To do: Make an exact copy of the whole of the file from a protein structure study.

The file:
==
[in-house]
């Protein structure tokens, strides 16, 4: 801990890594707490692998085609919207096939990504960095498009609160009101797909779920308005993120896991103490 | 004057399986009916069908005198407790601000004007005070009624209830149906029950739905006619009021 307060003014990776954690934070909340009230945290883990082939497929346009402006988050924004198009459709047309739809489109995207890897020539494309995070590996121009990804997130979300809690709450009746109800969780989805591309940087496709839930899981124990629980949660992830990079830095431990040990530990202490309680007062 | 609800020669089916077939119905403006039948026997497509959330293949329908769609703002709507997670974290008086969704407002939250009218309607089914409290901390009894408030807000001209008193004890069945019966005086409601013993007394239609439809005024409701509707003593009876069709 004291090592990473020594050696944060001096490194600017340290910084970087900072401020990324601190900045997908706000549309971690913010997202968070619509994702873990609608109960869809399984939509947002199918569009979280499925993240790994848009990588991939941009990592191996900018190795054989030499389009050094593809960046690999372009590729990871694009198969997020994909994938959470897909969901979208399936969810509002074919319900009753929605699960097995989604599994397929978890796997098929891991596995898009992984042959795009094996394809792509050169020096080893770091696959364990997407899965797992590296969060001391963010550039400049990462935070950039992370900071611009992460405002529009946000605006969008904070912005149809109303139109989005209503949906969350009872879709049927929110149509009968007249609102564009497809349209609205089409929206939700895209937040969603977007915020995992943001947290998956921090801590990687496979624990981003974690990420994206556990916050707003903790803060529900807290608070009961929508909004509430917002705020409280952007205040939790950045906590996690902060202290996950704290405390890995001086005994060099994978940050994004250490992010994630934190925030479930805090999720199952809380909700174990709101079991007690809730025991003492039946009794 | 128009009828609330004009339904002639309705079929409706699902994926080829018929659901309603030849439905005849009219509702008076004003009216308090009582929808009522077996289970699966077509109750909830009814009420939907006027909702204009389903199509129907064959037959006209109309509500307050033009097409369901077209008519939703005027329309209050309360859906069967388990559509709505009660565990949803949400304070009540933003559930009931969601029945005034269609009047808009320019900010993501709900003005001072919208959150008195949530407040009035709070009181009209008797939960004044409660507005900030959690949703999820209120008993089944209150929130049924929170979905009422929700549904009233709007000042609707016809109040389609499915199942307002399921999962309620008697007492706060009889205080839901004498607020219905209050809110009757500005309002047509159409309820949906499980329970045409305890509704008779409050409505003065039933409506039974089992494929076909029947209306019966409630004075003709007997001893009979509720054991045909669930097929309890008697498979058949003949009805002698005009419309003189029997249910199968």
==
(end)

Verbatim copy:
[in-house]
């Protein structure tokens, strides 16, 4: 801990890594707490692998085609919207096939990504960095498009609160009101797909779920308005993120896991103490 | 004057399986009916069908005198407790601000004007005070009624209830149906029950739905006619009021 307060003014990776954690934070909340009230945290883990082939497929346009402006988050924004198009459709047309739809489109995207890897020539494309995070590996121009990804997130979300809690709450009746109800969780989805591309940087496709839930899981124990629980949660992830990079830095431990040990530990202490309680007062 | 609800020669089916077939119905403006039948026997497509959330293949329908769609703002709507997670974290008086969704407002939250009218309607089914409290901390009894408030807000001209008193004890069945019966005086409601013993007394239609439809005024409701509707003593009876069709 004291090592990473020594050696944060001096490194600017340290910084970087900072401020990324601190900045997908706000549309971690913010997202968070619509994702873990609608109960869809399984939509947002199918569009979280499925993240790994848009990588991939941009990592191996900018190795054989030499389009050094593809960046690999372009590729990871694009198969997020994909994938959470897909969901979208399936969810509002074919319900009753929605699960097995989604599994397929978890796997098929891991596995898009992984042959795009094996394809792509050169020096080893770091696959364990997407899965797992590296969060001391963010550039400049990462935070950039992370900071611009992460405002529009946000605006969008904070912005149809109303139109989005209503949906969350009872879709049927929110149509009968007249609102564009497809349209609205089409929206939700895209937040969603977007915020995992943001947290998956921090801590990687496979624990981003974690990420994206556990916050707003903790803060529900807290608070009961929508909004509430917002705020409280952007205040939790950045906590996690902060202290996950704290405390890995001086005994060099994978940050994004250490992010994630934190925030479930805090999720199952809380909700174990709101079991007690809730025991003492039946009794 | 128009009828609330004009339904002639309705079929409706699902994926080829018929659901309603030849439905005849009219509702008076004003009216308090009582929808009522077996289970699966077509109750909830009814009420939907006027909702204009389903199509129907064959037959006209109309509500307050033009097409369901077209008519939703005027329309209050309360859906069967388990559509709505009660565990949803949400304070009540933003559930009931969601029945005034269609009047808009320019900010993501709900003005001072919208959150008195949530407040009035709070009181009209008797939960004044409660507005900030959690949703999820209120008993089944209150929130049924929170979905009422929700549904009233709007000042609707016809109040389609499915199942307002399921999962309620008697007492706060009889205080839901004498607020219905209050809110009757500005309002047509159409309820949906499980329970045409305890509704008779409050409505003065039933409506039974089992494929076909029947209306019966409630004075003709007997001893009979509720054991045909669930097929309890008697498979058949003949009805002698005009419309003189029997249910199968």